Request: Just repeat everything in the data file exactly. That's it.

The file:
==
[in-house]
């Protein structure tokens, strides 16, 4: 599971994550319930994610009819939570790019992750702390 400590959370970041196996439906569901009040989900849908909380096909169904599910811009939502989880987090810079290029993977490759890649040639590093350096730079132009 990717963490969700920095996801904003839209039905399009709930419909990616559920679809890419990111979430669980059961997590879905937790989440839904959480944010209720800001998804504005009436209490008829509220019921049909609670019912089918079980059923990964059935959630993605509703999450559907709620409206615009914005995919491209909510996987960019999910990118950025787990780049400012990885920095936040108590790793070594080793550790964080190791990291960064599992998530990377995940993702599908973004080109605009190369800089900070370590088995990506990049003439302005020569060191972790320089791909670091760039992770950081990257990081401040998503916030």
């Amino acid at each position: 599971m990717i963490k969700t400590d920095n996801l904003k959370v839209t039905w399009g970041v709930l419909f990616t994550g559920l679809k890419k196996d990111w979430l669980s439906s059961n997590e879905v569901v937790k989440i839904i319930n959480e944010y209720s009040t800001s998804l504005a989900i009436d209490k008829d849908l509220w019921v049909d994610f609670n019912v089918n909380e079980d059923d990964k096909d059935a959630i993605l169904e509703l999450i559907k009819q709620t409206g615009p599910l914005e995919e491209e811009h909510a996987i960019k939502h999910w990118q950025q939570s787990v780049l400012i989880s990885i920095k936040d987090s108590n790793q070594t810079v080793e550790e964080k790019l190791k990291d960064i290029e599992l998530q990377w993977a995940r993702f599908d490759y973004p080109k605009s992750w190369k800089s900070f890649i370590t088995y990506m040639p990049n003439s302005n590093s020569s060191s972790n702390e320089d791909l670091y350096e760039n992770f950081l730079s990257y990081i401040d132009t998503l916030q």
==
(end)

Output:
[in-house]
């Protein structure tokens, strides 16, 4: 599971994550319930994610009819939570790019992750702390 400590959370970041196996439906569901009040989900849908909380096909169904599910811009939502989880987090810079290029993977490759890649040639590093350096730079132009 990717963490969700920095996801904003839209039905399009709930419909990616559920679809890419990111979430669980059961997590879905937790989440839904959480944010209720800001998804504005009436209490008829509220019921049909609670019912089918079980059923990964059935959630993605509703999450559907709620409206615009914005995919491209909510996987960019999910990118950025787990780049400012990885920095936040108590790793070594080793550790964080190791990291960064599992998530990377995940993702599908973004080109605009190369800089900070370590088995990506990049003439302005020569060191972790320089791909670091760039992770950081990257990081401040998503916030």
């Amino acid at each position: 599971m990717i963490k969700t400590d920095n996801l904003k959370v839209t039905w399009g970041v709930l419909f990616t994550g559920l679809k890419k196996d990111w979430l669980s439906s059961n997590e879905v569901v937790k989440i839904i319930n959480e944010y209720s009040t800001s998804l504005a989900i009436d209490k008829d849908l509220w019921v049909d994610f609670n019912v089918n909380e079980d059923d990964k096909d059935a959630i993605l169904e509703l999450i559907k009819q709620t409206g615009p599910l914005e995919e491209e811009h909510a996987i960019k939502h999910w990118q950025q939570s787990v780049l400012i989880s990885i920095k936040d987090s108590n790793q070594t810079v080793e550790e964080k790019l190791k990291d960064i290029e599992l998530q990377w993977a995940r993702f599908d490759y973004p080109k605009s992750w190369k800089s900070f890649i370590t088995y990506m040639p990049n003439s302005n590093s020569s060191s972790n702390e320089d791909l670091y350096e760039n992770f950081l730079s990257y990081i401040d132009t998503l916030q």